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When I Have to Fight for Care Because of My Age

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I’ve noticed a few things about being a young adult with chronic illness. One thing I’ve come across is not being taken seriously by medical professionals because I’m “too young to be falling apart” or am accused of being “a bit dramatic” about the pain or symptoms I experience. Because of this, I have to fight to have any diagnostic tests, am treated as a drug or attention seeker, and sent home. 

For example, I have had digestive problems for quite some time now. One night the abdominal pain was so bad I went to the after hours clinic where I was assessed and sent to the emergency room for possible appendicitis. An abdominal CT was ordered with IV contrast. I’m a fairly thin person, though, so the CT wasn’t too helpful because according to the doctor who saw me, my organs were all smushed together which makes it hard to read. I was sent home after some fluids and nausea medication was administered with instructions to come back if the symptoms persisted. I went home, felt worse the next day and went back to the ER that evening. I was ordered another abdominal CT, again with IV contrast, was again told that it was inconclusive and sent home with an antibiotic. I missed several days of work and was sick and in pain but was never referred to a GI specialist or even really treated as if I had anything beyond a common cold. 

I recently requested copies of my medical records in preparation for an appointment I have coming up. On the written report of the first CT scan, it was reported that I had an enlarged liver and thickening of the intestinal wall and should follow up with GI to rule out possible Crohn’s disease. However, the report I got as the patient was that this was probably just normal for me, that my liver has probably always been that way and that it was nothing to worry about. 

Fast forward to this summer. My grandmother was having digestive problems and it had become severe enough that she felt she should see a doctor. She was ordered an abdominal CT scan and the results showed a slight thickening of the intestinal wall. Sound familiar? She was promptly made an appointment to see a GI specialist. The only apparent difference in our cases was age. We had the same symptoms, the same tests, and nearly exactly the same results, but I was sent home with no further care offered.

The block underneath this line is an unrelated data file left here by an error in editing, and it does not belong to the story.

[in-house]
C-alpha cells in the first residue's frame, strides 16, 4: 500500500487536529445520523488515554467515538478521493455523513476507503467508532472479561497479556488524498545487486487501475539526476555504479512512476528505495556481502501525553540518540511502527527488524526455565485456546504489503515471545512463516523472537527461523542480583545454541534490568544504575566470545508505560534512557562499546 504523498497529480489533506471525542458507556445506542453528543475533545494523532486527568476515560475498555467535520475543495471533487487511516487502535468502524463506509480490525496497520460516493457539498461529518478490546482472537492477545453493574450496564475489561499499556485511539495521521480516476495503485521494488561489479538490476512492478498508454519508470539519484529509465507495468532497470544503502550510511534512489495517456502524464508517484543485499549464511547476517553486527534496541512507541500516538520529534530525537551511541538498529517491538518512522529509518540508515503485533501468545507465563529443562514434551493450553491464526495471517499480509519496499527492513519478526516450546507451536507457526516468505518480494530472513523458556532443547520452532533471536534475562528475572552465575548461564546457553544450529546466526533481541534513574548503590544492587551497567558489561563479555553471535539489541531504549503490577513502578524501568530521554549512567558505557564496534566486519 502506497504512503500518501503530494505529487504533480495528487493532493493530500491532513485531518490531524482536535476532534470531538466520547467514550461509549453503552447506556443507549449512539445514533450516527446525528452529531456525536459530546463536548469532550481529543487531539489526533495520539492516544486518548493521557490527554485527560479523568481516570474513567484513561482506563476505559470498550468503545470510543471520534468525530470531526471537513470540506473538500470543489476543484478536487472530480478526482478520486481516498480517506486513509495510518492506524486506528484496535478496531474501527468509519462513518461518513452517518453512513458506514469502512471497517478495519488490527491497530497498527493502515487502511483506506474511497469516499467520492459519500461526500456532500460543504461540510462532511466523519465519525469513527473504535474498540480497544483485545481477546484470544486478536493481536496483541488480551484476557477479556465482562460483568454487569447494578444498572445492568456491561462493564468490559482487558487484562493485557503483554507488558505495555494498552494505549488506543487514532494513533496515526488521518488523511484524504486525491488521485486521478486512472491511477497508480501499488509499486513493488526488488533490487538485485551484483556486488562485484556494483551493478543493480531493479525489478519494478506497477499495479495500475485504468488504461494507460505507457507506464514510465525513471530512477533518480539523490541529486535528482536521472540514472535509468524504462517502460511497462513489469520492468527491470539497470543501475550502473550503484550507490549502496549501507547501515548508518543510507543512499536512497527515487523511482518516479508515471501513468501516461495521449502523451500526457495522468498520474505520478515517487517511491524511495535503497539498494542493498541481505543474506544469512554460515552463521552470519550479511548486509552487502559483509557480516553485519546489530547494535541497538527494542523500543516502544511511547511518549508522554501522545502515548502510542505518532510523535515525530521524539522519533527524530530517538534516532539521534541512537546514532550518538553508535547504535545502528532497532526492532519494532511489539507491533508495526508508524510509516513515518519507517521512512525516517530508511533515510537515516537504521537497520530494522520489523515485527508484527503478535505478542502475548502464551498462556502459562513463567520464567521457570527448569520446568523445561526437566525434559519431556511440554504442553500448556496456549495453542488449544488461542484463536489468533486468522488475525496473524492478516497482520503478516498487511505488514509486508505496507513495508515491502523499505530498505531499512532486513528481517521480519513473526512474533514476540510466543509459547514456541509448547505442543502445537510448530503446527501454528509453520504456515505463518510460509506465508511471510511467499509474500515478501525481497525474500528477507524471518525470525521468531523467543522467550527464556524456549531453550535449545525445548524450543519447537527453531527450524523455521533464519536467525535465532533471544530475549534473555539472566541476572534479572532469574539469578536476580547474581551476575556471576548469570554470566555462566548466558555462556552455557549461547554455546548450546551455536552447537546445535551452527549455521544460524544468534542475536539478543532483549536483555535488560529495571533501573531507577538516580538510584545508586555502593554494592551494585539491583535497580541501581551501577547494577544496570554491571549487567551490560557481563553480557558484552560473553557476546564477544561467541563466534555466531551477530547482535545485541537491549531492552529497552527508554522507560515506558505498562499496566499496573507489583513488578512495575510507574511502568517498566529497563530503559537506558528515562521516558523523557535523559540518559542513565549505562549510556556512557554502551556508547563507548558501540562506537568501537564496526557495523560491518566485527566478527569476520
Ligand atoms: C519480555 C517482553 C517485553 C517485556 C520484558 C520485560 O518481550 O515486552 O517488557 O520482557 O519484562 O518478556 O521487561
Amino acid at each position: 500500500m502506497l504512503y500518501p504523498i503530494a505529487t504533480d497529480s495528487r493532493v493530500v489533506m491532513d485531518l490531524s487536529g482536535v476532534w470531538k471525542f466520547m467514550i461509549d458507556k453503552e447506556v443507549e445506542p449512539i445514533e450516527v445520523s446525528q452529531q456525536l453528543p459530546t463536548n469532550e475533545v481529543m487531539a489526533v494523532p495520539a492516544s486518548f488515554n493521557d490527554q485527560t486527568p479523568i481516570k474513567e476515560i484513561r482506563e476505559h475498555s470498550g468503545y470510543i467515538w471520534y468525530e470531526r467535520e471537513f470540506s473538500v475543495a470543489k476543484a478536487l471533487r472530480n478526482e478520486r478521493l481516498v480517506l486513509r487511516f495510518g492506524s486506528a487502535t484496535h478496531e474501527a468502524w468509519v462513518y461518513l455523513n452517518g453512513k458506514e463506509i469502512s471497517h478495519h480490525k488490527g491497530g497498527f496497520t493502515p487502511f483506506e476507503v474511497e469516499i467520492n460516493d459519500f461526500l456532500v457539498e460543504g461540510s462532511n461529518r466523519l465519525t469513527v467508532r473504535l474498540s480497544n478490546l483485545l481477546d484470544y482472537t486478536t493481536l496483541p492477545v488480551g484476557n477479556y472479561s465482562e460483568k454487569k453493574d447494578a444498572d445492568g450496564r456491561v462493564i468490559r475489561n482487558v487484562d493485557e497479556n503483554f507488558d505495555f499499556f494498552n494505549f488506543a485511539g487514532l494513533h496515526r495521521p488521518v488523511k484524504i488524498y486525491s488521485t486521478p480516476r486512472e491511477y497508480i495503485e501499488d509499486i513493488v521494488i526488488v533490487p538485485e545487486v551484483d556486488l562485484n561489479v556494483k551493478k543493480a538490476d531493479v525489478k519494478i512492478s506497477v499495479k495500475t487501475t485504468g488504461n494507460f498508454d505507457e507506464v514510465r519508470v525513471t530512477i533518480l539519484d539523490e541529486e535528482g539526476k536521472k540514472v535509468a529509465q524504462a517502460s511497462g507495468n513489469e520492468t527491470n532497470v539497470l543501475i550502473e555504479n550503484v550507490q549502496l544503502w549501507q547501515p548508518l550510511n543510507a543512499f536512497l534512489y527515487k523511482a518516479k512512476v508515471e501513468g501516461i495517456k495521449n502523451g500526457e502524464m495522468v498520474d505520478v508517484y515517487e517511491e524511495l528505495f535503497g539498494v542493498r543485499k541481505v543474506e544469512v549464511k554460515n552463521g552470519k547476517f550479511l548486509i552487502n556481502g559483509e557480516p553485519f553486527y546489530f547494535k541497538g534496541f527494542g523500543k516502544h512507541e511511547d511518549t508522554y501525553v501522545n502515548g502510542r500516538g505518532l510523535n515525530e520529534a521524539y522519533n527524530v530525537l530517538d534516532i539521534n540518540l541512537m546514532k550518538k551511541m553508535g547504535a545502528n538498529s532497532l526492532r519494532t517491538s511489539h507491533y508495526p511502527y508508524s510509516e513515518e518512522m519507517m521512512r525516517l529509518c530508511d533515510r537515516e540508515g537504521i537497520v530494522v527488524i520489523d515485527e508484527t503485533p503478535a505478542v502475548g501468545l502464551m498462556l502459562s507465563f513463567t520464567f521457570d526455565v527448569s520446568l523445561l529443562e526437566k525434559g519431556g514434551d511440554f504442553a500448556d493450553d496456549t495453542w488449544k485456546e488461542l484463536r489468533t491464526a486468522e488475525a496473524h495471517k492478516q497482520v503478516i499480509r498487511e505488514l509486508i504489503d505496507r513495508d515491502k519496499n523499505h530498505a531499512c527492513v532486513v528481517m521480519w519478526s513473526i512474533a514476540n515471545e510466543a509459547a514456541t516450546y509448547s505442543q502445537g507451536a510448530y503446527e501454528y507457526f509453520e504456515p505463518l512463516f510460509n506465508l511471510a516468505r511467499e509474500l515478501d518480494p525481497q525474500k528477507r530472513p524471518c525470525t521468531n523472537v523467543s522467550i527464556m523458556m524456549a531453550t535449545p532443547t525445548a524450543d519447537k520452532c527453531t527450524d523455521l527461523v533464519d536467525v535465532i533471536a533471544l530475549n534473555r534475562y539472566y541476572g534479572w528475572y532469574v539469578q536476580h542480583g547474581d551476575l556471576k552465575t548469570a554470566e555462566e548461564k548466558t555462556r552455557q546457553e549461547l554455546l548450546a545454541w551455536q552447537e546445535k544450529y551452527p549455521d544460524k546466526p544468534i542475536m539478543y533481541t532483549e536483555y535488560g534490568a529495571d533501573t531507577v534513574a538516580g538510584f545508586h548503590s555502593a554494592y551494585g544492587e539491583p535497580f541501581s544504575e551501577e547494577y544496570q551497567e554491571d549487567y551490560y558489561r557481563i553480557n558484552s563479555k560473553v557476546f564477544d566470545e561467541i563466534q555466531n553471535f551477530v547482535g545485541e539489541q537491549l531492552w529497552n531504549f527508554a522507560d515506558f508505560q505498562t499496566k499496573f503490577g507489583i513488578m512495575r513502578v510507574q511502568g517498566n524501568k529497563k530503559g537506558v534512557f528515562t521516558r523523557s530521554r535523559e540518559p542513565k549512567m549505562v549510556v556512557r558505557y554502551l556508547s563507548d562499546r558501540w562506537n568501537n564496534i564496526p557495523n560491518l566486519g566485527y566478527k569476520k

Am I saying my grandmother shouldn’t get the care she needs? Absolutely not. I am saying that just because I am a mostly healthy looking 23-year-old does not mean that what is going on with me is just “my normal” and that I was “probably born that way.” 

I know I am only 23. I know I should be healthy. I know I look normal. I know all of this better than anyone else because I wake up every single day in what should be some of the best years of my life and wonder why I have to be stuck in a body that I cannot understand. I want more than anyone else to be a run-of-the-mill woman working a job and having fun with friends and making memories that don’t involve doctors. When I leave the hospital or doctors office I don’t get to forget about that young girl who can’t be explained. I don’t get to go about my day after dismissing that girl who is just dramatic. This is my reality. I live this way all day, every single day. 

I don’t want your judgement or your pity or your opinion on the validity of my concerns. I do, however, need your help. I cannot start my own IV and give myself fluids. I can’t get the pain under control by myself. I can’t look inside my own body and figure out why it is malfunctioning. I need you for that. So for just a few seconds, can we forget that I am young? Forget your judgement of my appearance. Just help me. Please don’t send me home without answers, and if you can’t find answers, at least don’t add to my pain. Don’t make me feel more alone. Please don’t make me feel worthless. Don’t make me feel unheard. Just help me. 

Originally published: September 26, 2016
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